English: http://www.wolfram.com/broadcast/screen ... startpart2

Another resource that you might find useful is the "M10: A Student's First Course in Mathematica," a self-paced training course providing step-by-step instructions on the basic features of Mathematica for students. Through the included videos and practice exercises, students will learn how to navigate the user interface, build calculations, create graphics and dynamic models, work with data, and more.
http://www.wolfram.com/services/educati ... s/m10.html

If you currently recommend these tutorials to your students, I'd love to hear your feedback.

Do you include links to these tutorials in your syllabus or on your class or department web page?

Have these tutorials been useful to your students?

Are there any others that you highly recommend instead of, or in addition to those above?

What tutorials would you like to see available in the future?


-Kathy
Katherine Bautista
Senior Academic Program Manager
Wolfram Research, Inc.
http://www.wolfram.com
User avatar
Kathy_Bautista
Site Admin
 
Posts: 182
Joined: Fri Jul 31, 2009 6:24 pm
Location: Mesa, Arizona
Organization: Wolfram Research, Inc.
Department: Academic Initiatives

Re: Recommended tutorials for students

Postby telefunkenvf14 » Thu Aug 05, 2010 5:59 pm

A few thoughts:

1. I like to show screencasts in class during the first week and then assign them (and others) as homework; i.e., students must watch and reproduce them on their own, and then hand them in electronically via Blackboard.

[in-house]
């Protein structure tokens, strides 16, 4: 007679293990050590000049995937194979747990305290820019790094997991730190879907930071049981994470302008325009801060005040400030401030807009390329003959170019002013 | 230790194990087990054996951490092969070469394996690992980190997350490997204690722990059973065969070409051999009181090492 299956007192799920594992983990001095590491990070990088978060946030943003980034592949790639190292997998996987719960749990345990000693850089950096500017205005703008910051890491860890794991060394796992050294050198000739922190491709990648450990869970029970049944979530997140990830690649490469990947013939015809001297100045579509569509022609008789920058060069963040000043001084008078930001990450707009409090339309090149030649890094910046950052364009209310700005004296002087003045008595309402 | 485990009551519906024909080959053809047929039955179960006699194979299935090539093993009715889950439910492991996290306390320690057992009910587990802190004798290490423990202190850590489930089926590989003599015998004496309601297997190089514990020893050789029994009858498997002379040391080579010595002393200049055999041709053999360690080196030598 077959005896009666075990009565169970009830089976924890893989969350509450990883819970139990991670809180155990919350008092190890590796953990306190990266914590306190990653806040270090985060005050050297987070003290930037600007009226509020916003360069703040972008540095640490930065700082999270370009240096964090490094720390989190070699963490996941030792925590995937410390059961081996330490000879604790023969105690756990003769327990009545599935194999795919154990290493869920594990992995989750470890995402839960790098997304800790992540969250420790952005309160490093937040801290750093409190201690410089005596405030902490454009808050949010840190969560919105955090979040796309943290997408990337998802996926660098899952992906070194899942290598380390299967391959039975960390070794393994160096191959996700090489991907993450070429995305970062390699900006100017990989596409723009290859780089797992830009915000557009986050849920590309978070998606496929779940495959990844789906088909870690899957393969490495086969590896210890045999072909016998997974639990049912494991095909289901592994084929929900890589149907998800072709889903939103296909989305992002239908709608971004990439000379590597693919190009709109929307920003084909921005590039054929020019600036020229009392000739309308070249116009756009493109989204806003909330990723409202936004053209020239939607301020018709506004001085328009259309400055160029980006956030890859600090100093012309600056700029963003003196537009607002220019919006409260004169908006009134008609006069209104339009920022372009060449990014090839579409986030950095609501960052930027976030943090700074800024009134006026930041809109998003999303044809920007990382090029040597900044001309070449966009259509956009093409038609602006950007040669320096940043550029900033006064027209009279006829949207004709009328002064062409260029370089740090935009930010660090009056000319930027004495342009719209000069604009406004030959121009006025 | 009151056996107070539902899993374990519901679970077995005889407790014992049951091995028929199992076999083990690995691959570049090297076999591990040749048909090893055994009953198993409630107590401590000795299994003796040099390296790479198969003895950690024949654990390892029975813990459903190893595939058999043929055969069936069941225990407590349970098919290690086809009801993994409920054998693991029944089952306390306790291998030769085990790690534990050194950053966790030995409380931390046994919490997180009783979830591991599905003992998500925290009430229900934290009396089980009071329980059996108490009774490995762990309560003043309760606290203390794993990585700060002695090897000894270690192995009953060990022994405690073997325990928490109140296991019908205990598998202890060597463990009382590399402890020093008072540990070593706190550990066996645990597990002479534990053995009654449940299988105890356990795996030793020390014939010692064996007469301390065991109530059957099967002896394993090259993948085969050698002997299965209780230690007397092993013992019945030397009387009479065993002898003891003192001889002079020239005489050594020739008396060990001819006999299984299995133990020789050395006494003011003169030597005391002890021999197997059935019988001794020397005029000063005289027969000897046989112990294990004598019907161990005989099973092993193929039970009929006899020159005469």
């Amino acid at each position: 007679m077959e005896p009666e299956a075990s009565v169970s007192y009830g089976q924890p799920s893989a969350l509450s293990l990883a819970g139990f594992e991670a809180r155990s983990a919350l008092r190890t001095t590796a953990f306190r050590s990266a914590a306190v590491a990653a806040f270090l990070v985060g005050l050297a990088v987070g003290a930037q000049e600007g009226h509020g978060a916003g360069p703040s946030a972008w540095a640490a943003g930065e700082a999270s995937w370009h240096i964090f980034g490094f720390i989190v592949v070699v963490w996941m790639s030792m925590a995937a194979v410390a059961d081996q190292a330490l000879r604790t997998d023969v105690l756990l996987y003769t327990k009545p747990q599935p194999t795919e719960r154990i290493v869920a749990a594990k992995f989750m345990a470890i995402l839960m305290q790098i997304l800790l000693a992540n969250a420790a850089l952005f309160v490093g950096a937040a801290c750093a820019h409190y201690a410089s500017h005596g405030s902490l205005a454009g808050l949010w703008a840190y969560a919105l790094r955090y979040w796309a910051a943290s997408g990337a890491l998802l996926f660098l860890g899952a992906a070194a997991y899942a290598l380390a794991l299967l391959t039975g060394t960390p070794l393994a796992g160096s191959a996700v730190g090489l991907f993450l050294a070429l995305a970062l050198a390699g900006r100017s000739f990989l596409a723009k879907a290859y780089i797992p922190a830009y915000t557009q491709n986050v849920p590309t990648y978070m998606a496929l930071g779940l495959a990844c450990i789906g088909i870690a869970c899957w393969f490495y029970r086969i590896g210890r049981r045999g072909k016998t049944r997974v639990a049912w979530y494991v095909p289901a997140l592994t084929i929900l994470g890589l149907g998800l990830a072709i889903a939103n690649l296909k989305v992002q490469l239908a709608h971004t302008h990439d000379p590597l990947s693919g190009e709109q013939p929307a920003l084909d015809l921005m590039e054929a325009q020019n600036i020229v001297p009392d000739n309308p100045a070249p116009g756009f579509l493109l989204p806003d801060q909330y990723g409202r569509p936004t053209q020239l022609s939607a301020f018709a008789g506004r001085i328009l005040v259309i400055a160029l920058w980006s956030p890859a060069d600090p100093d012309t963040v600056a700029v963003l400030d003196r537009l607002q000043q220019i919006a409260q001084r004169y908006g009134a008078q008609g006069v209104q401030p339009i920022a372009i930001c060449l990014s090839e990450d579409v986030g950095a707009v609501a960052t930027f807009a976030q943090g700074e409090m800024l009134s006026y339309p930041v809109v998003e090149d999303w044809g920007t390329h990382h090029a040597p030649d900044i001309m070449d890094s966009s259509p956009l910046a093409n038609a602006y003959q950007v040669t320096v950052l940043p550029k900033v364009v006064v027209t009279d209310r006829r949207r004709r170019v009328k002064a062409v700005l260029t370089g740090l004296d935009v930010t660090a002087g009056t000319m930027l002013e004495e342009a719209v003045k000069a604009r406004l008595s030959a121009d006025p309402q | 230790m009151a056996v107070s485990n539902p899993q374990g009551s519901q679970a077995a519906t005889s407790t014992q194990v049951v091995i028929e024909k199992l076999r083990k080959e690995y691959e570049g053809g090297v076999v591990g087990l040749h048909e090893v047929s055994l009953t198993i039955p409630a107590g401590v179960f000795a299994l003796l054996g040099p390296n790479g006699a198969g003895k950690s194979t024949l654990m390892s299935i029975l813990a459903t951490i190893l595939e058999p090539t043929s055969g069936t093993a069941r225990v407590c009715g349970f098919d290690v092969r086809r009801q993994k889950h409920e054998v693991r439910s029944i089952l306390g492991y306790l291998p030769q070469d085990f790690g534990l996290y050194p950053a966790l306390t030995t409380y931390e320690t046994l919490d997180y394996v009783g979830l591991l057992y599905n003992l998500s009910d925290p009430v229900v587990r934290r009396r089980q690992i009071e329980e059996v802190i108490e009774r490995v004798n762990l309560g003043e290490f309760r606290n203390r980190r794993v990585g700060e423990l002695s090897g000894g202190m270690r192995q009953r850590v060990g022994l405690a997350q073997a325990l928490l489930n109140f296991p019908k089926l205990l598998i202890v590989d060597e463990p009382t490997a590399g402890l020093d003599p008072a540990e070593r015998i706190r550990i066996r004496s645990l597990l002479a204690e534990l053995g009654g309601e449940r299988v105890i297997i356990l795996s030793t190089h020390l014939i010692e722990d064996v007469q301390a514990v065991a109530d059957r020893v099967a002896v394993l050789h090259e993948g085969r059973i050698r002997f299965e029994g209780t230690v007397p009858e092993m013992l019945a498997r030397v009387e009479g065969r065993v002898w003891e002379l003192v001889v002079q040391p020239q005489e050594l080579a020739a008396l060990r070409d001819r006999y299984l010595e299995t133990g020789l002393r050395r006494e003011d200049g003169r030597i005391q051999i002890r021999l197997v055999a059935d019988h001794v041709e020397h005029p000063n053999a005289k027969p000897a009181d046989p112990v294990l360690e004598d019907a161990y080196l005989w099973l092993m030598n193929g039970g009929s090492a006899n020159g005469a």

WARNING: If you're on a campus without a site license and are requiring students to purchase or rent MMA, do NOT make the mistake of telling your students to download a trial version!!! They won't be able to save, thereby amplifying first week chaos!! (this is pretty annoying... tempting you to demonstrate sloppy workarounds, which only confuse beginners, such as copying and pasting to a text editor, or teaching students how to save 'programmatically', or to Export[], etc.) What you should do is tell students to go ahead and purchase immediately. If they decide not to stick with the class they can get a refund (within 30 days, I believe).

2. When showing screencasts the first week, I noticed they would often crash (the screencasts, not the students) in class. Presumably this was due to the large number of instructors all around the country who were simultaneously accessing the same resources, at the same time. It would be VERY helpful if you could allow instructors to download and host these on campus; it's easy to do this on Blackboard. (I tried using VideoDownloadHelper to 'rip' the videos onto my machine, but couldn't get this to work. Please, set your promotional materials freeeeee.)